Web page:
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INSTALLATION

James Turrell: Skyspace At the Yorkshire Sculpture Park, Bretton Hall, near Wakefield

Earlier this year I reviewed an exhibition of three major light works by James Turrell in the underground gallery at the Yorkshire Sculpture Park (YSP) (AJ 19.01.06). These will be on display until 3 September and are now complemented by the opening of a permanent 'Skyspace' by Turrell, housed in the remains of a 19th-century deer shelter there.

In 1993 Turrell lived at the YSP for three weeks. It was then that he discovered the shelter and conceived the idea of turning it into a Skyspace.

It originally took the form of a paddock, lined with drystone retaining walls, excavated into a south-facing hillside. At the north end of the enclosure a three-bay brickand-stone arcade provided some additional protection to the deer herd.

The Skyspace is carved from the hill beyond the arcade and its upper part is enclosed within a square drystone wall.

Geometrically and materially, it is of the greatest simplicity.

The chamber is 30 ft square in plan and 20 ft high - Turrell works in imperial units - while the feather-edged opening in the roof is 15 ft square. A highbacked concrete seat runs around the perimeter, above which the walls and soft are painted white. Concealed artificial lighting is set behind the seat, which has embedded heating elements to mitigate some of the rigours of the Yorkshire winter.

From the outside enclosure you approach through a short dark passage leading from the arcade. This serves to disconnect you from the naturalism of the park in preparation for the experience ahead. Once inside the Skyspace you are beguiled and challenged by the complex perceptions of light you encounter. The patch of sky captured by the aperture is ambiguously experienced as both surface and infinite space.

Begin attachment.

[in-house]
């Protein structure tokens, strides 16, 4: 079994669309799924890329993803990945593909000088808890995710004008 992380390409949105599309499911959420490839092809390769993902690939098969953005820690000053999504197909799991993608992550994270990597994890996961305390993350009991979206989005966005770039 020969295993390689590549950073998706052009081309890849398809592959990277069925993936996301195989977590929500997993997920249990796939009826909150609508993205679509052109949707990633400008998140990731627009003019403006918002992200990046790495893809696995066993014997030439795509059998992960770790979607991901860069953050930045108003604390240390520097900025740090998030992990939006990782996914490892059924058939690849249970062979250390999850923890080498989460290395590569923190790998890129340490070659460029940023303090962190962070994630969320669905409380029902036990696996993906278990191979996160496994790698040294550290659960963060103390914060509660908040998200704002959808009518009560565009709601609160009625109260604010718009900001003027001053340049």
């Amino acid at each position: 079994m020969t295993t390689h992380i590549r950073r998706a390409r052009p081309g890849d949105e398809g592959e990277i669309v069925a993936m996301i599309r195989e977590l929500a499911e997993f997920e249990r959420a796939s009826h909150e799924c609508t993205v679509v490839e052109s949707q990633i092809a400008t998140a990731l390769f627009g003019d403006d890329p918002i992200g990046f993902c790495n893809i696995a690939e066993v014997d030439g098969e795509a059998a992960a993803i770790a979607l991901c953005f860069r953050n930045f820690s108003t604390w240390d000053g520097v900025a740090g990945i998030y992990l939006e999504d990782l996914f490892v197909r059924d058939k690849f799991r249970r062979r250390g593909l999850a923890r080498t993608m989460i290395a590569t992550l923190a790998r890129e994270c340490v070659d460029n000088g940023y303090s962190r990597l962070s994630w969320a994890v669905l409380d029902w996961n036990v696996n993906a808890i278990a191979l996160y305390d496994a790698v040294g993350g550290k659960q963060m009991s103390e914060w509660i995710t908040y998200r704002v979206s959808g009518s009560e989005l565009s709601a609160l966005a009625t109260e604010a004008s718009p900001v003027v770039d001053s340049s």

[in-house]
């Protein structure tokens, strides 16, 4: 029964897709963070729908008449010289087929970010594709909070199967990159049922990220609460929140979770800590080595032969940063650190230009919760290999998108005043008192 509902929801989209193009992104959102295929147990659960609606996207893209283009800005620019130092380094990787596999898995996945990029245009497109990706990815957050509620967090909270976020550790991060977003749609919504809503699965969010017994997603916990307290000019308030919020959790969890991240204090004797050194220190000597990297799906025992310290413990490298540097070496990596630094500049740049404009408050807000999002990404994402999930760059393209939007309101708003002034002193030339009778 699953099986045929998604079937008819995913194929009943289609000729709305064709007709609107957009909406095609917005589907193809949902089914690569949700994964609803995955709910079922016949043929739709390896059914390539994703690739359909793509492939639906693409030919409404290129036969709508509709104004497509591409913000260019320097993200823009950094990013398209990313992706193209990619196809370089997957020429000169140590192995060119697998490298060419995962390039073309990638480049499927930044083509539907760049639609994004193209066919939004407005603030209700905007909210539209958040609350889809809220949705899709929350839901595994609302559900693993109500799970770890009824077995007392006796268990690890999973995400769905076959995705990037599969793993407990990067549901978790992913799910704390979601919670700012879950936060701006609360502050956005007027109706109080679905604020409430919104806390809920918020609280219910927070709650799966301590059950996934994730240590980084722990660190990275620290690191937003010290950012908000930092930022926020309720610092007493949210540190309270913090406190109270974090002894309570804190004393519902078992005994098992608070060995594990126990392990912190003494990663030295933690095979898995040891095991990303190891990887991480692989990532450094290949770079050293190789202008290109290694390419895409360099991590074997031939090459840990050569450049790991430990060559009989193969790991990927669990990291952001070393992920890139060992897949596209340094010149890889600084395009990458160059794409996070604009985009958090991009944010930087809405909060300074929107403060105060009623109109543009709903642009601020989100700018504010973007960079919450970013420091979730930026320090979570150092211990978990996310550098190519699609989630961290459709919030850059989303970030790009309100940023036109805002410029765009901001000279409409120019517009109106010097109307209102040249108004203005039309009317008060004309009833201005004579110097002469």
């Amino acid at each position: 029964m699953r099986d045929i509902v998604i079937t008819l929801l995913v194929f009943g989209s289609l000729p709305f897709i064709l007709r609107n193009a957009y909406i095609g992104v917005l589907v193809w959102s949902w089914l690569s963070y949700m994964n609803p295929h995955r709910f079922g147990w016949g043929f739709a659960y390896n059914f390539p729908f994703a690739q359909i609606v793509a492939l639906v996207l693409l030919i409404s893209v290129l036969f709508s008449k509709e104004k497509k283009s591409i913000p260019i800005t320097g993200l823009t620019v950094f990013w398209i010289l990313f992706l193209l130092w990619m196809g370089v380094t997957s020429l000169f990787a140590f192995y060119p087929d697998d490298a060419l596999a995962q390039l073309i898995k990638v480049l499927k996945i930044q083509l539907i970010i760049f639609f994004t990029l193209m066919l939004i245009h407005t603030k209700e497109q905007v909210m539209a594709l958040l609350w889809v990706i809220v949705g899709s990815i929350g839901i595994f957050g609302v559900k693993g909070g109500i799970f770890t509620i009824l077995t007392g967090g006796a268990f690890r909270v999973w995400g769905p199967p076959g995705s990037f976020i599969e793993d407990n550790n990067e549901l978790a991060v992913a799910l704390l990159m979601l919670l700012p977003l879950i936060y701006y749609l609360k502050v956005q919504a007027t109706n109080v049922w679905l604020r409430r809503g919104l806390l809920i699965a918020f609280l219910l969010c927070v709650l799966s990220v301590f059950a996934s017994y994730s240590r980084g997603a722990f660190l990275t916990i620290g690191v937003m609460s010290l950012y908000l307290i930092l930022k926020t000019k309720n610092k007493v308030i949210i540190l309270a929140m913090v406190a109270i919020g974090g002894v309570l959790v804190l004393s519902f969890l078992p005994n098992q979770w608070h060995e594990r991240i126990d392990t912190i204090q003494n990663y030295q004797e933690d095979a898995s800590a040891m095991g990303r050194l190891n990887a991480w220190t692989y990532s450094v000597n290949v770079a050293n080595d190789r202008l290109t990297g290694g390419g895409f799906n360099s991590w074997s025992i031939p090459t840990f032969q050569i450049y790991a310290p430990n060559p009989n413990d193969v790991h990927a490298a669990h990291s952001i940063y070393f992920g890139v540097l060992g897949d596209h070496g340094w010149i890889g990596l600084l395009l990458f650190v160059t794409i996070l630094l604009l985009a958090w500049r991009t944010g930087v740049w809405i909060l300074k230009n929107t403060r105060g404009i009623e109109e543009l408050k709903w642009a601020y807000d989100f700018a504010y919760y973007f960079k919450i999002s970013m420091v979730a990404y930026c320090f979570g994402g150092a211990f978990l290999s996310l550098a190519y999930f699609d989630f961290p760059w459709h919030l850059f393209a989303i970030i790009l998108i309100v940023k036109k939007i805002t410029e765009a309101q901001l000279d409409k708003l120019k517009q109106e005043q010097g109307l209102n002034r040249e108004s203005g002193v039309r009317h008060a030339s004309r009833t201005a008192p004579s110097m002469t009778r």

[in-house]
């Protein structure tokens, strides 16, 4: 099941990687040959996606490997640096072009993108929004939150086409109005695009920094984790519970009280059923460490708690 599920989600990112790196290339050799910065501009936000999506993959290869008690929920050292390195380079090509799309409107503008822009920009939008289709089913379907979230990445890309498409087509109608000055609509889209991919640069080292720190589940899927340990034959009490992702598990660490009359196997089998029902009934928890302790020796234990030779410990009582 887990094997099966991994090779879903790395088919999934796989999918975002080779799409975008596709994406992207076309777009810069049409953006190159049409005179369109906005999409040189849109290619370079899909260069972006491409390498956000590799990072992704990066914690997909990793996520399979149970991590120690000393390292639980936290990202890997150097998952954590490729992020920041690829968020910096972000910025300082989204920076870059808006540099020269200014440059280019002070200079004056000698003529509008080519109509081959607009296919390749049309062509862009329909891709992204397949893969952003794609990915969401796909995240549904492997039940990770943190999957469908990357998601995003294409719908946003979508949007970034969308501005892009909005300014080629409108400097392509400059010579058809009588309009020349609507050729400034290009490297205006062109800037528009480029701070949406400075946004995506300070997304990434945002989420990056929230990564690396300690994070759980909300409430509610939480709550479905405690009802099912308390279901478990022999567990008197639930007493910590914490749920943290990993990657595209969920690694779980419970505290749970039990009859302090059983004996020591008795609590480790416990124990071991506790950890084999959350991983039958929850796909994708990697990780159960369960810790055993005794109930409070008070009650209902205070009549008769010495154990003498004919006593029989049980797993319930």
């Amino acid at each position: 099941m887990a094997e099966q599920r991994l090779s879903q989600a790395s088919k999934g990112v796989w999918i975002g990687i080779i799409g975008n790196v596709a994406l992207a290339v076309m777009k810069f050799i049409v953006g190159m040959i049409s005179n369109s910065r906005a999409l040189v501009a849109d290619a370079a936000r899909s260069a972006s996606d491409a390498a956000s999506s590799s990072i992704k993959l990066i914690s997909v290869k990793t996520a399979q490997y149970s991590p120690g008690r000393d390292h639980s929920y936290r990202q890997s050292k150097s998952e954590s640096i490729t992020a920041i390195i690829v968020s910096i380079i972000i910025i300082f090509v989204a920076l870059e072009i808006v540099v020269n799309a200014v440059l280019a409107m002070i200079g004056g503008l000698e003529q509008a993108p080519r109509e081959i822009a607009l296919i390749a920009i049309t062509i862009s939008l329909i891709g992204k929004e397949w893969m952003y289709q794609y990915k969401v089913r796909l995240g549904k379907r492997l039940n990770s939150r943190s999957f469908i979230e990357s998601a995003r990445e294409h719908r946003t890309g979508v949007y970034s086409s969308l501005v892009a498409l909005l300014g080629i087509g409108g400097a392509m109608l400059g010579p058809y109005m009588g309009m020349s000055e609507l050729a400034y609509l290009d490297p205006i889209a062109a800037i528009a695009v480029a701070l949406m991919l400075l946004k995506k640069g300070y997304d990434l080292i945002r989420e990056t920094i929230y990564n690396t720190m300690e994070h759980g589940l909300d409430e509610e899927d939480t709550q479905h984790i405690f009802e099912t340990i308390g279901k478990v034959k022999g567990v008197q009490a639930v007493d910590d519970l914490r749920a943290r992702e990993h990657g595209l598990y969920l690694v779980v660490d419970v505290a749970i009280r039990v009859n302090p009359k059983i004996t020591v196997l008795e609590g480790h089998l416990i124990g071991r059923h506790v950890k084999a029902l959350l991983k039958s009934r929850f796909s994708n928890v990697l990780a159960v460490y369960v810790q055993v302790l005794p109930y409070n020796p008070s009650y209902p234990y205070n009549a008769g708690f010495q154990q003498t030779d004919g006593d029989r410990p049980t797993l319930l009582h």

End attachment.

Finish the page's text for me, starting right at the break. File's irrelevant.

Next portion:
Passing clouds are dramatised by the opening and affect the quantity and quality of light within the chamber.

On my visit at the beginning of May, I watched a parallelogram of projected sunlight slowly track across the white wall during a long, cloudless period. In the stillness of the space it is possible, almost uncannily, to observe the movement of the sun. As the seasons and years pass, the infinite variability of the light will project other patterns and experiences onto the space.

The transitions at dawn and dusk, from night to day and day to night, will be particularly powerful experiences and I understand that the YSP plans openings at these hours.

From now until September there is a rare opportunity to see something of the full scope of Turrell's works in the UK.

This should not be missed.

Thereafter we will have the permanent delight of the Skyspace as it takes its place among the many other pleasures offered by the YSP.

Dean Hawkes is an architect in Cambridge. The YSP's future programme includes a study day on Turrell (with special attention to his Skyspaces) on Saturday 25 November

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